Top 5 Dairy Free Sources of Calcium!

Whether you’re allergic to dairy or, like me, have cut down on your intake of cow’s milk because you have seen an improvement in your health or skin, it’s important to find other sources of calcium in your diet. Check out our Top 5 Dairy Free Sources of Calcium to help ensure you’re getting your daily recommended intake!

If you don’t get enough calcium then your body takes calcium from your bones to compensate, which of course can lead to weak and fragile bones. Lots of our muscles need calcium to function properly too, so although it’s important for everyone to consume the right amount it’s even more important if you’re an active person. 

1. Soya milk

Soya milk is a completely dairy free source of vitamins and calcium. It’s made from the soya bean which is milled and made into this lovely creamy drink.

It has a subtle sweet taste and it’s perfect in coffee or tea (I have at least two cups a day!). I was surprised at the lack of difference in texture between soya milk and cow’s milk, so it really is a great alternative to put on cereals or in porridge plus it has around 120mg of calcium per 100ml. Find out how you can even make your own soya milk at home:

2. Almonds

These deliciously sweet nuts have 264mg of calcium per 100g and are a great addition to your diet because they can be ground and sprinkled onto everything from porridge to salads!

Roughly about a handful equals one portion and they are also high in good fats, which help your body to absorb vitamins. Almonds contain vitamin E which your brain needs to function optimally and even keeps your skin glowing.

If you want to try something different why not use almond flour or ground almonds next time you bake. There are lots of recipes online!

3. Tahini

Two heaped teaspoons of tahini paste provide you with a whopping 258mg of calcium which makes it an amazingly high source that can be added to your diet in a variety of ways.

Tahini can be used in sweet and savoury dishes, like brownies and humous. It’s made from toasted ground hulled sesame seeds and has a consistency similar to peanut butter. It’s also high in protein, vitamin E and several B vitamins such as B1 and B2. As you can see it’s absolutely packed full of essential vitamins and minerals so why not try this Roasted Aubergine and Tahini bowl recipe by Deliciously Ella here.

4. Tofu

Tofu is a fantastic protein rich alternative to meat in many savoury dishes. It contains 350mg of calcium per 100g and is typically used in many Asian inspired meals.

You might be surprised to know that tofu is actually made from soymilk which is curdled and made into the sliceable finished product. It also contains essential amino acids which are important for building muscle and it’s a great source of tryptophan which helps relieve stress and give you better sleep. Here’s how you can easily make a delicious vegetarian tofu dish:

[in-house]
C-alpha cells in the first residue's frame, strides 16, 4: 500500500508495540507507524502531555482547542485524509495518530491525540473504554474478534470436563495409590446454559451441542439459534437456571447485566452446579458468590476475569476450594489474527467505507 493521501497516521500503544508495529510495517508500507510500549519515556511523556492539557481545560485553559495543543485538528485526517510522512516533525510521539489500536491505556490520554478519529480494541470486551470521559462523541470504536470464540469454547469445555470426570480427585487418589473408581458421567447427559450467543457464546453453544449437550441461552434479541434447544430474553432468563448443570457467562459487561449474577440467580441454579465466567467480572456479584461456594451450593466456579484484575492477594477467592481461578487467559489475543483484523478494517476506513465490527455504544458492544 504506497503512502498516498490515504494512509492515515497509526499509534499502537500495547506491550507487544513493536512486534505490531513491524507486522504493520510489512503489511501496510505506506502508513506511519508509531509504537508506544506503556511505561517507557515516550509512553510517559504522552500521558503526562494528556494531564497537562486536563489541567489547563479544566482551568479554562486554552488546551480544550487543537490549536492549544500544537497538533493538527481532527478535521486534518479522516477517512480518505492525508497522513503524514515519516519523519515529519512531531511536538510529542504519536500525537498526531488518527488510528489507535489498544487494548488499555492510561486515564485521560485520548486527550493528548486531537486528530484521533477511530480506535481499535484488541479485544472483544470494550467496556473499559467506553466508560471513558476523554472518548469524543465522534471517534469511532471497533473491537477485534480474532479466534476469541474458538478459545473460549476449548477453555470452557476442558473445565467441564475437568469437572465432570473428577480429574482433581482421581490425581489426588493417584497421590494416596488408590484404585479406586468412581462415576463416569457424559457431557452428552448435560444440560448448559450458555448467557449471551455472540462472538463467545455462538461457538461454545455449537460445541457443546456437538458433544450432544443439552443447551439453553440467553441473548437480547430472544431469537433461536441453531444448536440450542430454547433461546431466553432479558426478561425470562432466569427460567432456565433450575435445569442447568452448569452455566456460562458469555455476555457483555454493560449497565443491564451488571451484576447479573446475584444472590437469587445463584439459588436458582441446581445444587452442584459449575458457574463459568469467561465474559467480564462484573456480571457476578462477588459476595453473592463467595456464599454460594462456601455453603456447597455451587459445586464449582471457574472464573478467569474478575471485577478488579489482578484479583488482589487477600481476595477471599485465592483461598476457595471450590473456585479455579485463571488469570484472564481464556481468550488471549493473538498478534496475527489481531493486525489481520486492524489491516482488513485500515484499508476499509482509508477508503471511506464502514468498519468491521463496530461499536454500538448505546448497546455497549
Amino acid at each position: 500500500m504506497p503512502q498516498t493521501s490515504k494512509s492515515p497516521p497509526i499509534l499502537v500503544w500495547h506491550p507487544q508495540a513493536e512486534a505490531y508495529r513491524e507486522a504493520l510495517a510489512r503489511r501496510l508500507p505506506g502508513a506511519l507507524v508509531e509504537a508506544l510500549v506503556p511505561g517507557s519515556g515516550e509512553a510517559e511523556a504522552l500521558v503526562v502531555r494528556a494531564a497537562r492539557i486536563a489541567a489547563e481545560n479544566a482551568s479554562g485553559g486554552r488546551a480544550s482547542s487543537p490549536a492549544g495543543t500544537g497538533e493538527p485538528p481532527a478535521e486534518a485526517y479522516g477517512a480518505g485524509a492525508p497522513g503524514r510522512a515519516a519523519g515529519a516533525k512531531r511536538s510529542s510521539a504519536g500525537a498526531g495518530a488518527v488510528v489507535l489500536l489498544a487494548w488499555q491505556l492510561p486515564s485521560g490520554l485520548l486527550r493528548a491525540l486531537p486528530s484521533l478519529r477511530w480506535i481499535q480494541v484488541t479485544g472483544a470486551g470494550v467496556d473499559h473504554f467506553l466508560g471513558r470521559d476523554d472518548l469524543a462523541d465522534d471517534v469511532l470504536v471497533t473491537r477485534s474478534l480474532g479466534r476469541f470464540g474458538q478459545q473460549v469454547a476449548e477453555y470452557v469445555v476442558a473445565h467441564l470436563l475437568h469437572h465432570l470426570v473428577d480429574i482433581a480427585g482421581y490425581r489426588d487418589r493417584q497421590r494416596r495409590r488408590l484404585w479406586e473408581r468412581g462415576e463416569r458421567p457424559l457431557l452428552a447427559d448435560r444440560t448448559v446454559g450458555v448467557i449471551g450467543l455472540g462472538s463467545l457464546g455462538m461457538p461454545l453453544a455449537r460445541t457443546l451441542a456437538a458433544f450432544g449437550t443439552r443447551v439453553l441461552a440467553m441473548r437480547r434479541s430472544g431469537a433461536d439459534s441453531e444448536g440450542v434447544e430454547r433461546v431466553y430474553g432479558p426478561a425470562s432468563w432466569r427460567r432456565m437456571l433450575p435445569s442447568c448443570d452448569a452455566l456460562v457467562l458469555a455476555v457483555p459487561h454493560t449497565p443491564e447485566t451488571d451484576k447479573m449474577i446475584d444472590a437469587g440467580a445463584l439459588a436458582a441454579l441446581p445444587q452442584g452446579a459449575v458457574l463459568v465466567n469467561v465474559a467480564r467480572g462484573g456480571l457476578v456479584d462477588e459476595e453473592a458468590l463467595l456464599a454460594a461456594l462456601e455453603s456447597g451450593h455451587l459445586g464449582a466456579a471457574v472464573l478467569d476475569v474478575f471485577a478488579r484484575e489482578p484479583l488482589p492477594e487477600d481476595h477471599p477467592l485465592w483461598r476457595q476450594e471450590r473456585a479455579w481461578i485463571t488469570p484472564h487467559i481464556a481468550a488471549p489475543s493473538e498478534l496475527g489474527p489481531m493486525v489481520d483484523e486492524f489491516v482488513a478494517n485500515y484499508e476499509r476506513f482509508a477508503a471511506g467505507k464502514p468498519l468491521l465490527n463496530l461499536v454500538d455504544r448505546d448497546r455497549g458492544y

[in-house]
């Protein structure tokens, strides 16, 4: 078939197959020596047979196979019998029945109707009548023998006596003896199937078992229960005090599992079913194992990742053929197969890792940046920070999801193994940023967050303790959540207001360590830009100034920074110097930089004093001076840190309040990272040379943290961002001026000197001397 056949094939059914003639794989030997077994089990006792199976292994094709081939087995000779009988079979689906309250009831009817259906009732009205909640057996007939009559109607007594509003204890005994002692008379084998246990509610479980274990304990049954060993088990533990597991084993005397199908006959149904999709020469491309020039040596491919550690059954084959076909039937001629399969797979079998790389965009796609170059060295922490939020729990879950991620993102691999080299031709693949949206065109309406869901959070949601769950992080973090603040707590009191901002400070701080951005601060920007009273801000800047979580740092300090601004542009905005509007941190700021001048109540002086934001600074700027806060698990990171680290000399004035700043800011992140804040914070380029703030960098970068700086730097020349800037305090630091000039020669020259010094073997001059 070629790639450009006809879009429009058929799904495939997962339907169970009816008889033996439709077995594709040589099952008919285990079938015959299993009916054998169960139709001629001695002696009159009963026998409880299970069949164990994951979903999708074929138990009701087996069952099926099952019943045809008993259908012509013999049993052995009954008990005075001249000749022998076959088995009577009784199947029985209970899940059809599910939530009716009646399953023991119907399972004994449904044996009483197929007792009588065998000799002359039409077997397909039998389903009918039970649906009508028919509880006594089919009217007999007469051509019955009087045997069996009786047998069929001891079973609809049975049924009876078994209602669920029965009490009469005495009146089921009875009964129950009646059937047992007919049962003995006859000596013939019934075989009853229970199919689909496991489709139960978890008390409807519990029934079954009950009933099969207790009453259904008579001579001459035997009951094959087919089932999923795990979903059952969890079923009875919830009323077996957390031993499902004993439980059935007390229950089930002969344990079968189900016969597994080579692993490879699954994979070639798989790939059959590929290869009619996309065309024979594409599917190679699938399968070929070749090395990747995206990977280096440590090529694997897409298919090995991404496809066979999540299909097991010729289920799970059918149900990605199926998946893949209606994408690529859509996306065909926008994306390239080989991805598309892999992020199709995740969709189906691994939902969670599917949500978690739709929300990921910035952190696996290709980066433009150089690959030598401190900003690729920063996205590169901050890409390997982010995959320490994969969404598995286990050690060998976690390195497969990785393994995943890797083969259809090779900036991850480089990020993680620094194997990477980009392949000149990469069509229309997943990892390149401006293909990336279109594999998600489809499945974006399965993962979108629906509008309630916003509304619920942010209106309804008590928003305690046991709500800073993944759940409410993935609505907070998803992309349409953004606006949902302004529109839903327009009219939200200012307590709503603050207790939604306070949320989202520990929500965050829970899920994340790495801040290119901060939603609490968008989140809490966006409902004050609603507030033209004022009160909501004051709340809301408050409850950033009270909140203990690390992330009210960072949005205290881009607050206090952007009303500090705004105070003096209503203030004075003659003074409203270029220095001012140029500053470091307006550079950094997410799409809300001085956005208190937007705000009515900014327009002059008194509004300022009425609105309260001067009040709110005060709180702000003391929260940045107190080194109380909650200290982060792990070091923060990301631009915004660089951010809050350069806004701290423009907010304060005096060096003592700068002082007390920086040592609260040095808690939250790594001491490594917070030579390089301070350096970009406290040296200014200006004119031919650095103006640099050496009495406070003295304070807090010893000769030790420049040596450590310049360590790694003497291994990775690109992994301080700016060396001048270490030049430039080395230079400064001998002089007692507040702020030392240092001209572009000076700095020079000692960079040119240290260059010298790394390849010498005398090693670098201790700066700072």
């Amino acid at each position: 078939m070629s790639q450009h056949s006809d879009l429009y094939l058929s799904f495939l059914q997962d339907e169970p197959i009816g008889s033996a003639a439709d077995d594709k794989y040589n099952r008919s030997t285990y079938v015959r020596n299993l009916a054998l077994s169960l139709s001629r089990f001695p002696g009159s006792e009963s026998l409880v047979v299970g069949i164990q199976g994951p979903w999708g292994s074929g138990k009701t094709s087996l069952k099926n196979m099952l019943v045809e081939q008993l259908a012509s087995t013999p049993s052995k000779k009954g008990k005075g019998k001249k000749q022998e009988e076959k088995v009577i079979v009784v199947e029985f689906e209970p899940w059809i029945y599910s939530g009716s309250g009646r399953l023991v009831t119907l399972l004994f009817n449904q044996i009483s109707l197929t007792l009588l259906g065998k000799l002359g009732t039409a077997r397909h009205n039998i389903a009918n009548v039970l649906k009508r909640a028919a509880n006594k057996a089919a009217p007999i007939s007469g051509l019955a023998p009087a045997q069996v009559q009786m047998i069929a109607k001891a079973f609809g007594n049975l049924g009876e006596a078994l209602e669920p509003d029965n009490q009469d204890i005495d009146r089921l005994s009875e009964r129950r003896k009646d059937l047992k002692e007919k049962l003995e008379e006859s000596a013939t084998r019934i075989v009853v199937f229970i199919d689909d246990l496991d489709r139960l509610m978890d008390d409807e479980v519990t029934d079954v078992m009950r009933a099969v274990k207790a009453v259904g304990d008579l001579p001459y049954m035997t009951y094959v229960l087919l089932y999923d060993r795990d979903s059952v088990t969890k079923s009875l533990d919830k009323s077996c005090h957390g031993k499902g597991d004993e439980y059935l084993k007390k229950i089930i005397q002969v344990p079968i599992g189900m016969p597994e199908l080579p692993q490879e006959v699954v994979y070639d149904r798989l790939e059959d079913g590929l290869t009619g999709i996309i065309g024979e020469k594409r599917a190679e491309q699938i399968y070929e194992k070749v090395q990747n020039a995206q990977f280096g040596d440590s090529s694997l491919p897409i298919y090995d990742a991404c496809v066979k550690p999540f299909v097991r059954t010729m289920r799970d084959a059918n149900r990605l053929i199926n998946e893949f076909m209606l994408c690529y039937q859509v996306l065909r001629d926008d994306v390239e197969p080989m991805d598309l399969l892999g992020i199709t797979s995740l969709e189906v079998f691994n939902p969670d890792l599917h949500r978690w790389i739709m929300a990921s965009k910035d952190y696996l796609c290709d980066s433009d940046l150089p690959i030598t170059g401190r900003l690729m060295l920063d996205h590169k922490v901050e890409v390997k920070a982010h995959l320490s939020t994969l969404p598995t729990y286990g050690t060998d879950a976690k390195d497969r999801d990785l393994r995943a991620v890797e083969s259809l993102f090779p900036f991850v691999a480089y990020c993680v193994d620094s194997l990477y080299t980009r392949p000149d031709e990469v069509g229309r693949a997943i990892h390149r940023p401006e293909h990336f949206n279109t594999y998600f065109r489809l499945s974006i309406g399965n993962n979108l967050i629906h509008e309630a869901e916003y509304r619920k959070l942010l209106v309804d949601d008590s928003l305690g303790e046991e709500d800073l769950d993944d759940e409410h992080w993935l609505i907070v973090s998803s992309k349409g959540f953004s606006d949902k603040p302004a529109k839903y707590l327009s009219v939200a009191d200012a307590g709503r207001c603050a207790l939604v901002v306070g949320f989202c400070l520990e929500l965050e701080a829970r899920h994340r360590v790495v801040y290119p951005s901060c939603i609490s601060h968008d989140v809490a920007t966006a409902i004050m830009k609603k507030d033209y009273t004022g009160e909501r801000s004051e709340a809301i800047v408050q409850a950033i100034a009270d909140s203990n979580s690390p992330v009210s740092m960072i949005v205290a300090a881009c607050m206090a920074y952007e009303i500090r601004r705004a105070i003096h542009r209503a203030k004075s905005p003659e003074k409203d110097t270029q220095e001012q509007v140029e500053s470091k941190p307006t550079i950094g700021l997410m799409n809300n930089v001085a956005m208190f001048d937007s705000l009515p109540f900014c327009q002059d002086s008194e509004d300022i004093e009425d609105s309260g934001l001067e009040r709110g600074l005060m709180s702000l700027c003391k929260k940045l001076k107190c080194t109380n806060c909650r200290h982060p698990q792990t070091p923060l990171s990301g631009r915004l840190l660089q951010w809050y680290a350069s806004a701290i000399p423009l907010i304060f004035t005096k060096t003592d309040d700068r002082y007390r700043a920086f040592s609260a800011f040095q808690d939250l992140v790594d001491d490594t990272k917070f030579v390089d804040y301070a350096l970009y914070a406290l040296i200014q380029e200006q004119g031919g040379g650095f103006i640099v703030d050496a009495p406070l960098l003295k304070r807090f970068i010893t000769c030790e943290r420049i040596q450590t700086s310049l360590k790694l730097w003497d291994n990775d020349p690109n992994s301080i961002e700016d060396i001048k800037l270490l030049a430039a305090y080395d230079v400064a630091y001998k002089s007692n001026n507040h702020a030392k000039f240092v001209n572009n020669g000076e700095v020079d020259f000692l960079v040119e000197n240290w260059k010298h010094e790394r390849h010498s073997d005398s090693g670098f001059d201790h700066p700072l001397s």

5. Broccoli

Broccoli has 47mg of calcium per 100g, so although it’s not as high as the others, it’s still a great way to get calcium into your meals.

Chopping it into salads, blitzing it into broccoli rice, or steaming it for dinner, there are lots of yummy ways to eat it. Other green leafy vegetables also have good levels of calcium and broccoli has high levels of vitamin C and fibre which helps everything from your digestion to immune system. Broccoli is also great for your skin as it helps DNA to repair itself in damaged tissue and aids the formation of collagen for a youthful glow.

As long as you’re getting 700mg of calcium per day you’ll help to prevent conditions like osteoporosis later on in life it will help your muscles to function at optimum level especially if you’re a gym bunny!  The key to keeping up your calcium levels is by eating a variety of foods, like soya milk for breakfast, nuts as a snack, and broccoli with your dinner. This way you’ll be sure to get enough calcium if you eat a balanced and varied diet.

Safia Yallaoui

Safia is a lifestyle blogger and coach at the fitness membership company MoveGB. She also has an MA in journalism and has done a variety of freelance work in print, radio and online. After losing 14lbs a few years ago Safia got into health and fitness realising the most important thing about clean eating is nourishing your body. She loves to keep in shape with weight training and going to fitness classes. Whilst training to be a Nutritional Therapist she is learning how to alleviate health problems by including or omitting certain foods and has a keen interest in the affects of sugar on a person's physical and mental health.

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